Wealth Insights (September 2017)

Singapore’s Economic Outlook - Implications For Monetary Policy And Interest Rates

The Singapore economy grew by 2.9 per cent year-on-year (yoy) in 2Q17, better than the flash estimate of 2.5 per cent yoy.

The main contributing factor was the services sector which expanded by a faster 2.4 per cent (previously estimated at 1.7 per cent yoy).

The uptick in services momentum was driven by finance and insurance (3.8 per cent yoy, which is the fastest since 3Q15) and transport and storage (3.5 per cent yoy on the back of improved container throughput and sea cargo handled).

Even the business services and wholesale industries (especially for machinery, equipment & supplies) and the retail trade industries saw improved momentum. Only the accommodation & food services industries was the laggard declining 2.2 per cent yoy which marked the third straight quarter of contraction amid sluggish restaurant sales volumes. Manufacturing and construction growth for 2Q were little changed from the earlier flash estimates at a growth of 8 per cent yoy and a decline of 5.7 per cent yoy respectively.

The Ministry of Trade and Industry (MTI) also narrowed the 2017 growth forecast from 1-3 per cent to 2-3 per cent. While MTI retained its familiar downside risks of anti-globalisation sentiments, faster-than-expected policy normalisation by the U.S. Federal Reserve (Fed), and a steeper-than-intended pullback in China, it also noted that these risks have eased compared to a quarter ago.

Moreover, the MTI’s statements sounded more upbeat, with manufacturing likely to continue to support the second half outlook. Elsewhere, the externally-oriented services sector should benefit from the global trade pick-up while the domestic-oriented services sector should remain resilient. Only the construction sector is tipped to remain lacklustre due to the double whammy of weak private and public sector activities.

International Enterprise (IE) Singapore also narrowed its 2017 non-oil domestic export (NODX) forecast from 4-6 per cent to 5-6 per cent. The 2017 total trade forecast was also narrowed upwards to 6-7 per cent. IE Singapore cited the upgrades in growth forecasts for key trading partners as reasons for the more positive trade outlook. NODX rose 2.7 per cent yoy in 2Q17 which is a moderation from the 15.3 per cent yoy expansion seen in 1Q17, on increased electronics product shipments which outweighed the decline in non-electronics.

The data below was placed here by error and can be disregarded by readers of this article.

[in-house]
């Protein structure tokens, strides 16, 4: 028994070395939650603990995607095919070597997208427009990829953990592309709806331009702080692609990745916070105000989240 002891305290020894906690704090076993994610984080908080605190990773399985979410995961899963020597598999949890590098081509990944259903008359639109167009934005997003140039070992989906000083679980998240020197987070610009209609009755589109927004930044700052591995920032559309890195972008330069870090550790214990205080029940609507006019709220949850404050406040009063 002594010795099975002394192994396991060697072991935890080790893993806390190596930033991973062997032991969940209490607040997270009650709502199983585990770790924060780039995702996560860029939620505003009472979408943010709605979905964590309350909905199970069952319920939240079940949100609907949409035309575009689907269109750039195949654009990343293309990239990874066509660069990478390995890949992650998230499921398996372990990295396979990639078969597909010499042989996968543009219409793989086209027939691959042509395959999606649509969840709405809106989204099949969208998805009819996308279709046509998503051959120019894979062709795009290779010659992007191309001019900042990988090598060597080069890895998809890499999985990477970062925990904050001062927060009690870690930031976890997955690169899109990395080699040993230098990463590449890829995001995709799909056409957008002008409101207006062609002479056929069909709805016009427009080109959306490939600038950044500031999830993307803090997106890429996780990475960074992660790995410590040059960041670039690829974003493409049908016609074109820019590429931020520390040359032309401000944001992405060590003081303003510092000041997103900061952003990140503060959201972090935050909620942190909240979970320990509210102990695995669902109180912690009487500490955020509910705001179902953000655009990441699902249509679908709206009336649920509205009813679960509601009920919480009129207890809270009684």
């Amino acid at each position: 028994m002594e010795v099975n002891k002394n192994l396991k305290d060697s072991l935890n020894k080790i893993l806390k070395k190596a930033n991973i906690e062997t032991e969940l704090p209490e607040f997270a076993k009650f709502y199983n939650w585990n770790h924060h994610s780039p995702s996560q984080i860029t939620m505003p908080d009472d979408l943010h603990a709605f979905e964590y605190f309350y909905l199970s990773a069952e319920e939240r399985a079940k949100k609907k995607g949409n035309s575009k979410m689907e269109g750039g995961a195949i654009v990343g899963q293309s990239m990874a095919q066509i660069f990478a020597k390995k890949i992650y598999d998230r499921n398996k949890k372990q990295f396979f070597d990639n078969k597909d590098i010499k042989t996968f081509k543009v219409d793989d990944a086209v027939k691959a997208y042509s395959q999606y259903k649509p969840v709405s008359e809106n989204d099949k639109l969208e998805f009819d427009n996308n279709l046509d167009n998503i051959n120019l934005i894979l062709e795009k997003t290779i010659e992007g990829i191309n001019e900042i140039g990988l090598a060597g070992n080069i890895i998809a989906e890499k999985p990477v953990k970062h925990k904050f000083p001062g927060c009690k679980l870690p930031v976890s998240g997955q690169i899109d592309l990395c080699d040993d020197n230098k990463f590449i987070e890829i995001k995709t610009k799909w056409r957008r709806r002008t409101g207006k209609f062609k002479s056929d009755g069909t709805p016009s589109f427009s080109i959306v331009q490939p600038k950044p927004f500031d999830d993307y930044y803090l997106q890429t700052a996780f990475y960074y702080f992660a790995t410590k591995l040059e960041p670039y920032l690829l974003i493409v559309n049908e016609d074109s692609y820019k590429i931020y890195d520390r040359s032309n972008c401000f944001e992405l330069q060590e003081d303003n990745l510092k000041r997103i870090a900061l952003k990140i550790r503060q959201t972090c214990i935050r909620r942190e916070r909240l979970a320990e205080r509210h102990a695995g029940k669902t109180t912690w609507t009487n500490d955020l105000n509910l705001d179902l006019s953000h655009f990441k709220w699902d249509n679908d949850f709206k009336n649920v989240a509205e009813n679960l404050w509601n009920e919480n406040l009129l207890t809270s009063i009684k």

The Monetary Authority of Singapore (MAS) is unlikely to adjust its monetary policy settings at its October Monetary Policy Statement (MPS). MAS’s Deputy Managing Director, Jacqueline Loh said “the GDP forecast range for this year has been narrowed to 2-3 per cent, which is within the planning parameters of the MAS’s April 2017 monetary policy decision” and “accordingly, the monetary policy stance remains as announced in April”. Currently, the monetary policy setting is for a neutral stance for an extended period. Moreover the domestic headline and core inflation prints at 0.7 per cent and 1.5 per cent yoy for 1H17 are also within the official parameters.

So the crux for any tweaks at the October MPS would boil down to the 2018 growth and inflation outlooks. While global growth prospects are gaining momentum, there is still considerable uncertainty about the inflation story given that crude oil prices remain subdued and the domestic labour market conditions are not red-hot.

Concerns over the recent pick-up in interest in the domestic private property market could also be nipped by macro-prudential measures if needed. In addition, the Fed is likely to embark on unwinding its balance sheet in September, so some caution may also be warranted in case of any mini-market tantrums.

Our full-year 2017 economic growth forecast for Singapore remains at 2.5 per cent, as the reacceleration of the services sector may be partially offset by a moderation in the manufacturing momentum due to less favourable base effects.
Moreover, the on-going geopolitical uncertainties, especially heightened North Korean tensions, may be a drag on market confidence if it lingers on. Our end-2017 forecast for the 3-month Singapore Interbank Offered Rate (SIBOR) and Swap Offer Rate (SOR) are 1.25 per cent and 0.97 per cent respectively.